WO (1) WO1996032696A1 (en)

Families Citing this family (68)

* Cited by examiner, † Cited by third party
Publication number Priority date Publication date Assignee Title
CA2192076C (en) * 1995-04-13 2000-01-18 Masao Gogami Ic card and ic module
DE19602436B4 (en) * 1996-01-24 2006-09-14 Infineon Technologies Ag Method for mounting a frame on a carrier material and device for carrying out the method
FR2758005B1 (en) * 1996-12-30 1999-05-07 Solaic Sa Module integrated circuit comprising a shaping member
TW381057B (en) * 1997-08-07 2000-02-01 Hitachi Ltd Semiconductor device
JP3914620B2 (en) * 1997-10-16 2007-05-16 シチズン時計株式会社 IC card
US6404643B1 (en) 1998-10-15 2002-06-11 Amerasia International Technology, Inc. Article having an embedded electronic device, and method of making same
US6690284B2 (en) * 1998-12-31 2004-02-10 Daito Corporation Method of controlling IC handler and control system using the same
JP3407192B2 (en) * 1998-12-31 2003-05-19 株式会社ダイトー Test hand control methods and instrumentation and control system of
FR2790850B1 (en) * 1999-03-12 2004-02-27 Gemplus Card Int Method for manufacturing portable electronic device has smart card type
FR2799857A1 (en) * 1999-10-14 2001-04-20 Gemplus Card Int Method for reinforcing an integrated smart card circuit module
EP1093081A1 (en) * 1999-10-14 2001-04-18 Nippon Telegraph and Telephone Corporation Integrated circuit chip, method of manufacturing the same, IC card, and method of manufacturing the same
EP1234275B1 (en) * 1999-12-02 2004-03-31 Infineon Technologies AG Chip card module with anisotropically conducting support films
JP3433422B2 (en) * 2000-03-17 2003-08-04 住友電気工業株式会社 Multifiber ferrule for optical connector having a guide hole
JP2003534614A (en) 2000-05-23 2003-11-18 コーニンクレッカ フィリップス エレクトロニクス エヌ ヴィ Data storage medium having a means of protecting against bending or twisting
KR100810797B1 (en) * 2000-05-23 2008-03-06 엔엑스피 비 브이 Data carrier with means for protection against bending or twisting
US6339024B1 (en) * 2000-06-28 2002-01-15 International Business Machines Corporation Reinforced integrated circuits
US6641049B2 (en) * 2000-08-31 2003-11-04 Pacusma Company, Ltd. Integrated circuit card with multiple integral electronic modules
JP4873776B2 (en) * 2000-11-30 2012-02-08 ソニー株式会社 Non-contact IC card
JP3966686B2 (en) * 2000-11-30 2007-08-29 ソニーケミカル&インフォメーションデバイス株式会社 Connecting material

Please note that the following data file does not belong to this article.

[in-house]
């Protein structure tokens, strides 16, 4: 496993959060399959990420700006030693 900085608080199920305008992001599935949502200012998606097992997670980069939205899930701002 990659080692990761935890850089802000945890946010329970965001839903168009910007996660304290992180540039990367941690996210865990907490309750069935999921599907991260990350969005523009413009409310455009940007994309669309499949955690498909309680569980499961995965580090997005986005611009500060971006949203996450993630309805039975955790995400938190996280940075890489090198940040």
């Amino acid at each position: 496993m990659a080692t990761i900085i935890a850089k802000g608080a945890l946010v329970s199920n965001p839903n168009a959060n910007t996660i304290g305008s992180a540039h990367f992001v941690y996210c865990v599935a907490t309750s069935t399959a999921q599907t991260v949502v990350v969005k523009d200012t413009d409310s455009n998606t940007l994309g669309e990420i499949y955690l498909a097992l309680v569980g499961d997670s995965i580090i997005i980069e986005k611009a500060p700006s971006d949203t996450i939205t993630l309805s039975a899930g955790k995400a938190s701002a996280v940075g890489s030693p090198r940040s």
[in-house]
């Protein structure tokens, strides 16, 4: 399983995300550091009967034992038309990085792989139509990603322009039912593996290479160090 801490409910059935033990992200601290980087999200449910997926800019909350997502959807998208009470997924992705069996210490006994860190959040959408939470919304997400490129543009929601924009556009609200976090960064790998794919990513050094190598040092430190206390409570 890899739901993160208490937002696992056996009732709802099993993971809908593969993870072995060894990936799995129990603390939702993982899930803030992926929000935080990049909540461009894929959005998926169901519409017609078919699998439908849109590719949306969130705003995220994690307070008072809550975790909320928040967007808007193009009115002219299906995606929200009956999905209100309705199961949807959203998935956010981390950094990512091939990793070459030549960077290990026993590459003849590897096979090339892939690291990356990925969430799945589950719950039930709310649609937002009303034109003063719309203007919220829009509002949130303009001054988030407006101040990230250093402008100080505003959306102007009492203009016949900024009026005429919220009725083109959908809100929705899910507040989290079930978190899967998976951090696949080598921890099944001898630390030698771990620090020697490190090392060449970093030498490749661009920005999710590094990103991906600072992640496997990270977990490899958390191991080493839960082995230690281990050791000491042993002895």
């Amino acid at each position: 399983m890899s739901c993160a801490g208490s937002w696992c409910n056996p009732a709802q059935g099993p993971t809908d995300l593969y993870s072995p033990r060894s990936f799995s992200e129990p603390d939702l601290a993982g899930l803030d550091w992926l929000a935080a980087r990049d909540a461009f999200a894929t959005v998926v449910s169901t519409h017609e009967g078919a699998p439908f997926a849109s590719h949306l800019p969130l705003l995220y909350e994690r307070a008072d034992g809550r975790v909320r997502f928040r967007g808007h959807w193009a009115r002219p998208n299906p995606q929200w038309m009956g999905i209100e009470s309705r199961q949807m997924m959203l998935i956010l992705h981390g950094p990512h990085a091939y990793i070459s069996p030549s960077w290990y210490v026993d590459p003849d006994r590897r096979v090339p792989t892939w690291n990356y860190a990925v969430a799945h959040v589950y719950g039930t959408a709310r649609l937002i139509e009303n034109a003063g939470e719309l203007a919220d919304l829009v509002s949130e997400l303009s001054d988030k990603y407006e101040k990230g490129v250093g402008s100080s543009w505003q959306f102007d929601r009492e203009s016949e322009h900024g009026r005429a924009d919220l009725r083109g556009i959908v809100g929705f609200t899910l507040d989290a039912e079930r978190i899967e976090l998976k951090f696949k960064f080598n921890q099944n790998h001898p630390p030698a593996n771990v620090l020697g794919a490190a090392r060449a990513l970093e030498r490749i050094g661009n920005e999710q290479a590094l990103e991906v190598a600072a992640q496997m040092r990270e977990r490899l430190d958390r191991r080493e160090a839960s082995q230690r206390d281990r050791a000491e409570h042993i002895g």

US6858925B2 (en) * 2001-04-02 2005-02-22 Renesas Technology Corp. Semiconductor device and a method of manufacturing the same
JP2003006603A (en) * 2001-06-26 2003-01-10 Toshiba Corp Ic card and information processor having the same
DE10139395A1 (en) * 2001-08-10 2003-03-06 Infineon Technologies Ag Contacting semiconductor chips in chip cards
DE10147140A1 (en) * 2001-09-25 2003-04-17 Giesecke & Devrient Gmbh Chip card with display
FR2834103B1 (en) * 2001-12-20 2004-04-02 Gemplus Card Int Smart card has extended surface module
DE10202727A1 (en) * 2002-01-24 2003-08-21 Infineon Technologies Ag A carrier substrate for a chip module, chip module and smart card
DE10214314A1 (en) * 2002-03-28 2003-10-23 Nedcard B V Chip module with a dielectric substrate and at least one chip accommodated in a substrate cavity is provided with several electrodes which are shaped so that they almost completely cover the cavity base surface
FR2838850B1 (en) * 2002-04-18 2005-08-05 Framatome Connectors Int Method for packaging electronic microcircuits for a chip card and electronic microcircuit thus obtained
US6825744B2 (en) * 2002-04-29 2004-11-30 Analog Devices, Inc. Active alignment as an integral part of optical package design
JP2004021814A (en) * 2002-06-19 2004-01-22 Konica Minolta Holdings Inc Ic card and creation method therefor
JP3866178B2 (en) * 2002-10-08 2007-01-10 株式会社ルネサステクノロジ IC card
DE10325564B4 (en) * 2003-06-05 2008-12-18 Infineon Technologies Ag Smart card module
JP4037332B2 (en) * 2003-07-10 2008-01-23 シャープ株式会社 IC module and IC card
US6995462B2 (en) * 2003-09-17 2006-02-07 Micron Technology, Inc. Image sensor packages
JP4641163B2 (en) * 2003-11-19 2011-03-02 リンテック株式会社 Identification function paper and identification card
JP4480385B2 (en) * 2003-11-25 2010-06-16 Ntn株式会社 Bearing with IC tag and its seal
DE202004003554U1 (en) * 2004-03-04 2004-06-03 Novacard Informationssysteme Gmbh smart card
FR2877462B1 (en) * 2004-10-29 2007-01-26 Arjowiggins Security Soc Par A Structure comprising an electronic device for the manufacture of a safety document.
JP4813160B2 (en) * 2005-11-25 2011-11-09 コニカミノルタエムジー株式会社 IC module and non-contact IC card